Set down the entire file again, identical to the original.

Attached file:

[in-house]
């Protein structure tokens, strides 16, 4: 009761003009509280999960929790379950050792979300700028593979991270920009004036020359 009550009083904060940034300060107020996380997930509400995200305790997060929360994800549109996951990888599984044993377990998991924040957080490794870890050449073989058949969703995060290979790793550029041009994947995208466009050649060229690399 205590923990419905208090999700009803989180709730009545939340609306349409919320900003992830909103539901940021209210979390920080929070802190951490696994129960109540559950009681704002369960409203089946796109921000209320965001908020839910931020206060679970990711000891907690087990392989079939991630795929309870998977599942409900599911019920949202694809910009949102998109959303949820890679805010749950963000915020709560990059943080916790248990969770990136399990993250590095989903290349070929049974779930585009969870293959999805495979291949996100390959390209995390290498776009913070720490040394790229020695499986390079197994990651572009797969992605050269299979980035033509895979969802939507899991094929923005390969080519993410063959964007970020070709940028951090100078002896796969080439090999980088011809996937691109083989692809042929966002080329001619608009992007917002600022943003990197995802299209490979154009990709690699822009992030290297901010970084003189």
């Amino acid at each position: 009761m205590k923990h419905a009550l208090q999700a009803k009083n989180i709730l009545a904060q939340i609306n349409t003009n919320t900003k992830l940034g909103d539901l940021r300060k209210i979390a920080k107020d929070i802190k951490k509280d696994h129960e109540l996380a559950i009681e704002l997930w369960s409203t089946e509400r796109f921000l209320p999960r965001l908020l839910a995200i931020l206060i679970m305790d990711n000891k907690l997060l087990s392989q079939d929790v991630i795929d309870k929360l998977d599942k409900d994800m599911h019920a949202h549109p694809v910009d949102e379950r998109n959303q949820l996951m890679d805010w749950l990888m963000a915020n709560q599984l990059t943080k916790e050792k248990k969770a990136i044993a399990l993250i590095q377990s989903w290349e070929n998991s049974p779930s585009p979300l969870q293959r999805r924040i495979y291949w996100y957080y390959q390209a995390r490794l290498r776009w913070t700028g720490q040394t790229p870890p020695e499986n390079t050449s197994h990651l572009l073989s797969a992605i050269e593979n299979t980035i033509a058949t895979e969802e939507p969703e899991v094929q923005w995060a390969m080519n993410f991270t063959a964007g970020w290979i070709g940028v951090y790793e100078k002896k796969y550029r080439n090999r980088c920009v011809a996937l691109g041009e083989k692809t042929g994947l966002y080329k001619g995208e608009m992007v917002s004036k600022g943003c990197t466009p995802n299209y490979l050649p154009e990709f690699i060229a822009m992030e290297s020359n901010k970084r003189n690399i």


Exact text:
[in-house]
């Protein structure tokens, strides 16, 4: 009761003009509280999960929790379950050792979300700028593979991270920009004036020359 009550009083904060940034300060107020996380997930509400995200305790997060929360994800549109996951990888599984044993377990998991924040957080490794870890050449073989058949969703995060290979790793550029041009994947995208466009050649060229690399 205590923990419905208090999700009803989180709730009545939340609306349409919320900003992830909103539901940021209210979390920080929070802190951490696994129960109540559950009681704002369960409203089946796109921000209320965001908020839910931020206060679970990711000891907690087990392989079939991630795929309870998977599942409900599911019920949202694809910009949102998109959303949820890679805010749950963000915020709560990059943080916790248990969770990136399990993250590095989903290349070929049974779930585009969870293959999805495979291949996100390959390209995390290498776009913070720490040394790229020695499986390079197994990651572009797969992605050269299979980035033509895979969802939507899991094929923005390969080519993410063959964007970020070709940028951090100078002896796969080439090999980088011809996937691109083989692809042929966002080329001619608009992007917002600022943003990197995802299209490979154009990709690699822009992030290297901010970084003189």
């Amino acid at each position: 009761m205590k923990h419905a009550l208090q999700a009803k009083n989180i709730l009545a904060q939340i609306n349409t003009n919320t900003k992830l940034g909103d539901l940021r300060k209210i979390a920080k107020d929070i802190k951490k509280d696994h129960e109540l996380a559950i009681e704002l997930w369960s409203t089946e509400r796109f921000l209320p999960r965001l908020l839910a995200i931020l206060i679970m305790d990711n000891k907690l997060l087990s392989q079939d929790v991630i795929d309870k929360l998977d599942k409900d994800m599911h019920a949202h549109p694809v910009d949102e379950r998109n959303q949820l996951m890679d805010w749950l990888m963000a915020n709560q599984l990059t943080k916790e050792k248990k969770a990136i044993a399990l993250i590095q377990s989903w290349e070929n998991s049974p779930s585009p979300l969870q293959r999805r924040i495979y291949w996100y957080y390959q390209a995390r490794l290498r776009w913070t700028g720490q040394t790229p870890p020695e499986n390079t050449s197994h990651l572009l073989s797969a992605i050269e593979n299979t980035i033509a058949t895979e969802e939507p969703e899991v094929q923005w995060a390969m080519n993410f991270t063959a964007g970020w290979i070709g940028v951090y790793e100078k002896k796969y550029r080439n090999r980088c920009v011809a996937l691109g041009e083989k692809t042929g994947l966002y080329k001619g995208e608009m992007v917002s004036k600022g943003c990197t466009p995802n299209y490979l050649p154009e990709f690699i060229a822009m992030e290297s020359n901010k970084r003189n690399i």